an alternator housing coupled to a rotary portion of a drillstring for rotation therewith;
a rotor mounted to said housing for rotation therewith, said rotor carrying at least one coil; and
a stator mounted in said housing adjacent said rotor for relative rotation with respect to said rotor, said stator carrying at least one permanent magnet, whereby rotation of said housing produces relative rotation between said rotor and said stator to generate an electrical output from said stator coil.
2. The alternator of
3. The alternator of
4. The alternator of
5. The alternator of
6. The alternator of
7. The alternator of
8. A drillstring alternator, comprising:
an alternator housing having an inner annular wall and a coaxial, surrounding annular sleeve forming an annular chamber;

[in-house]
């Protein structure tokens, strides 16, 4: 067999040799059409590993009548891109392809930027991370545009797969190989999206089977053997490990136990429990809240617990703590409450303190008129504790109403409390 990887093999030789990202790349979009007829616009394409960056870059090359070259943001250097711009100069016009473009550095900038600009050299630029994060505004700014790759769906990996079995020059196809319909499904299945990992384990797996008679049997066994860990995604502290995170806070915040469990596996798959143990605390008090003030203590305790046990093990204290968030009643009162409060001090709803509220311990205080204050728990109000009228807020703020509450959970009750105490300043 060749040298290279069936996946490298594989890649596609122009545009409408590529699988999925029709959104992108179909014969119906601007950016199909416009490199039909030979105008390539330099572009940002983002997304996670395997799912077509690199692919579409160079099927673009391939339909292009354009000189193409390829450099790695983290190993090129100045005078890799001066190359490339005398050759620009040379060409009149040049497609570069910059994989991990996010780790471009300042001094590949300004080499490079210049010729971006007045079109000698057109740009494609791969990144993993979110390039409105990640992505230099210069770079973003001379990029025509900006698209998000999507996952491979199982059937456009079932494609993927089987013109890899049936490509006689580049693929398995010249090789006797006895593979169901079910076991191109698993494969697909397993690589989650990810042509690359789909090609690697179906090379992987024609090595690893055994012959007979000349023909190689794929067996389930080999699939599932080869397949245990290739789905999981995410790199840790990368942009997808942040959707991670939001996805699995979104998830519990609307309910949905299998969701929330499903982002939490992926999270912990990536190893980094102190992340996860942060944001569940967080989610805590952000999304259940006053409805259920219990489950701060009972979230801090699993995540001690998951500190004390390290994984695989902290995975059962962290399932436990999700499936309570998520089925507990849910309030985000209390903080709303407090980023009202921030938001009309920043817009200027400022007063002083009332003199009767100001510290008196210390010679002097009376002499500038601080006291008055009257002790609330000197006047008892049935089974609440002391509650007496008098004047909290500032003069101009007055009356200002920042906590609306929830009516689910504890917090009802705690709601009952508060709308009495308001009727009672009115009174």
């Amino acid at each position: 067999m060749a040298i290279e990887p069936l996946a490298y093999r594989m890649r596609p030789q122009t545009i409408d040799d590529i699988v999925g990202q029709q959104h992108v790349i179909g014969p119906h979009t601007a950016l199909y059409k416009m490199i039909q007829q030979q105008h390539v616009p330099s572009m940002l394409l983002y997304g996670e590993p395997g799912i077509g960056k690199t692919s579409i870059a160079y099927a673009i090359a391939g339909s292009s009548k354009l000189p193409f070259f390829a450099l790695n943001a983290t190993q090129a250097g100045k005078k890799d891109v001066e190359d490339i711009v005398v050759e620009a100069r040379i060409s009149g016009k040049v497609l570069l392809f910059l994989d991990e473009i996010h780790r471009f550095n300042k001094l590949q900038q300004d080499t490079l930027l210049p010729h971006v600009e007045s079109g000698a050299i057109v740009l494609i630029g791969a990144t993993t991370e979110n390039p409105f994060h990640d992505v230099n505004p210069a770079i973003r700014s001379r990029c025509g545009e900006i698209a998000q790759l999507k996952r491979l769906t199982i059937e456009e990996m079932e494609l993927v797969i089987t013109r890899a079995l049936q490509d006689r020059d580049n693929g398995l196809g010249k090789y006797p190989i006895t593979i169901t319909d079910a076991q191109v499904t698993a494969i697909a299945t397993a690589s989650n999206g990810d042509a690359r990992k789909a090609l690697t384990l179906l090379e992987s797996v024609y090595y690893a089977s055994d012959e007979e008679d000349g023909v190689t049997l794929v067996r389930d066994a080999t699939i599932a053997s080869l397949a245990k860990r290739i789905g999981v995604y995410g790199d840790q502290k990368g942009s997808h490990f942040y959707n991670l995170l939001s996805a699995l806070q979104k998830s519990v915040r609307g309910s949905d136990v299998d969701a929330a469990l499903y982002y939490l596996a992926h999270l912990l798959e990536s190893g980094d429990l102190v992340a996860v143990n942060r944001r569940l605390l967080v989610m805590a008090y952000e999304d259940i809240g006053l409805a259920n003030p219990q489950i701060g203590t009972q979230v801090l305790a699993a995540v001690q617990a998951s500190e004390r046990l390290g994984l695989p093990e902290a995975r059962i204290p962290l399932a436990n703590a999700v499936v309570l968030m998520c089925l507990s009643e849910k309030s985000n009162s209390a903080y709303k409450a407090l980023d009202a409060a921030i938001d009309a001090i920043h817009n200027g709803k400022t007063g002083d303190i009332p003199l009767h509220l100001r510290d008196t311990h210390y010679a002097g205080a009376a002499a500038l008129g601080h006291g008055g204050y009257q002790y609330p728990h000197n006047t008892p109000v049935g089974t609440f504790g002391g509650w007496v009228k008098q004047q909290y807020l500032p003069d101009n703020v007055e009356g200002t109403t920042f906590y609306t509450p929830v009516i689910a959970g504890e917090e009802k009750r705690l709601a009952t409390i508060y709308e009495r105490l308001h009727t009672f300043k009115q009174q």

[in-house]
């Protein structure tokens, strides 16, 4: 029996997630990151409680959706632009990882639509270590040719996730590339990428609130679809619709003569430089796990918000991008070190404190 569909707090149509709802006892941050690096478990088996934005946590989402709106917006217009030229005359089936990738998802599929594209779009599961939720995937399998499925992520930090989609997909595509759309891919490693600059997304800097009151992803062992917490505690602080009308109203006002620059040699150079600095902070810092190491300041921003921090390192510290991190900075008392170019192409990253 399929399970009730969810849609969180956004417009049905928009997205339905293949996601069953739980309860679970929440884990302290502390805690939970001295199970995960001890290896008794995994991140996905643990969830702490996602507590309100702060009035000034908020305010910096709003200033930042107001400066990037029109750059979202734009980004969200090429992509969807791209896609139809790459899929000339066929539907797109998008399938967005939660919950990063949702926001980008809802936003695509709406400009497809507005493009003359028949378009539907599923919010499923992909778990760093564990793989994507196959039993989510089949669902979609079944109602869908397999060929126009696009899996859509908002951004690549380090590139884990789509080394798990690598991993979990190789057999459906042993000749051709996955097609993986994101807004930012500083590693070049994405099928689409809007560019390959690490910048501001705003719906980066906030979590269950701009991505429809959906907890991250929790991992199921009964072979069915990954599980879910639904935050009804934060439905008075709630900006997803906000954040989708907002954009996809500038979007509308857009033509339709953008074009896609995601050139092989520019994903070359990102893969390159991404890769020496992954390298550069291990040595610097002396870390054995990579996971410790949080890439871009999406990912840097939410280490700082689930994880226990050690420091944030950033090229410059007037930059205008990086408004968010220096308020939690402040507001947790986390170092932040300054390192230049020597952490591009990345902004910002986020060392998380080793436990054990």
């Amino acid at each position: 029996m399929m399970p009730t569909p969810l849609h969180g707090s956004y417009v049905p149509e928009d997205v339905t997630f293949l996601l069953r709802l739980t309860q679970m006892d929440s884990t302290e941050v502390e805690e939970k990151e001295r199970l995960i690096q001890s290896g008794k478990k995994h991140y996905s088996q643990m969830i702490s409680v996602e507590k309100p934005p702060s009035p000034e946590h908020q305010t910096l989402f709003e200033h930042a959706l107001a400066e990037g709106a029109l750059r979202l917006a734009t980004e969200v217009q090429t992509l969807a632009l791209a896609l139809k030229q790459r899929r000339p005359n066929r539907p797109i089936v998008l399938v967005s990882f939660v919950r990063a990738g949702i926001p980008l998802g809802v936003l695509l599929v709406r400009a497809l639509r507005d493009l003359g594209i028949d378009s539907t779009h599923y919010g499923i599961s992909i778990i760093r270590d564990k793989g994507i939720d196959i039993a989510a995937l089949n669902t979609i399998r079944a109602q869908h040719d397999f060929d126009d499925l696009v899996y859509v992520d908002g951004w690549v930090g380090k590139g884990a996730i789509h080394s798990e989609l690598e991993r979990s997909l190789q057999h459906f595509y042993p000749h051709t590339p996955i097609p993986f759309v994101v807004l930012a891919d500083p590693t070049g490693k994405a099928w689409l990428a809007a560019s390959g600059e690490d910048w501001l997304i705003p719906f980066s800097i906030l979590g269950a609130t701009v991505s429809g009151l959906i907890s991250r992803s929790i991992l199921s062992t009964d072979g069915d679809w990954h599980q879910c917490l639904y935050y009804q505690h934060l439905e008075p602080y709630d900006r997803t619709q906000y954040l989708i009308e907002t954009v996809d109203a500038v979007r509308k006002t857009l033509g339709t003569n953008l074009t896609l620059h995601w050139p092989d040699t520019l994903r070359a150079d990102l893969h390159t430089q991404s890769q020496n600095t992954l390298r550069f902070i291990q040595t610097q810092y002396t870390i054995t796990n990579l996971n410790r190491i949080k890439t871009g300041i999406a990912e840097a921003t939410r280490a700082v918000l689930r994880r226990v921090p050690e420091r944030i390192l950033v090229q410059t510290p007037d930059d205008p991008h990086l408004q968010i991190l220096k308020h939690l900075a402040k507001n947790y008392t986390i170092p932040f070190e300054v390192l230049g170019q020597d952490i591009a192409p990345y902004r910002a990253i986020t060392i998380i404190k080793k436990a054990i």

a rotor mounted to said housing and located in said chamber, said rotor comprising an annular disc carrying a set of coils spaced around the disc;
a stator mounted in said chamber, said stator comprising an annular disc carrying a set of permanent magnets; and
a counterweight located in said chamber and coupled to said stator to produce relative rotation between said stator and said rotor upon rotation of said housing.
9. The alternator of
10. The alternator of
11. The alternator of
The present invention relates, in general, to systems and apparatus for generating electrical power within a borehole, and, more particularly, to a downhole alternator for generating power upon rotation of the portion of the drillstring in which it is mounted.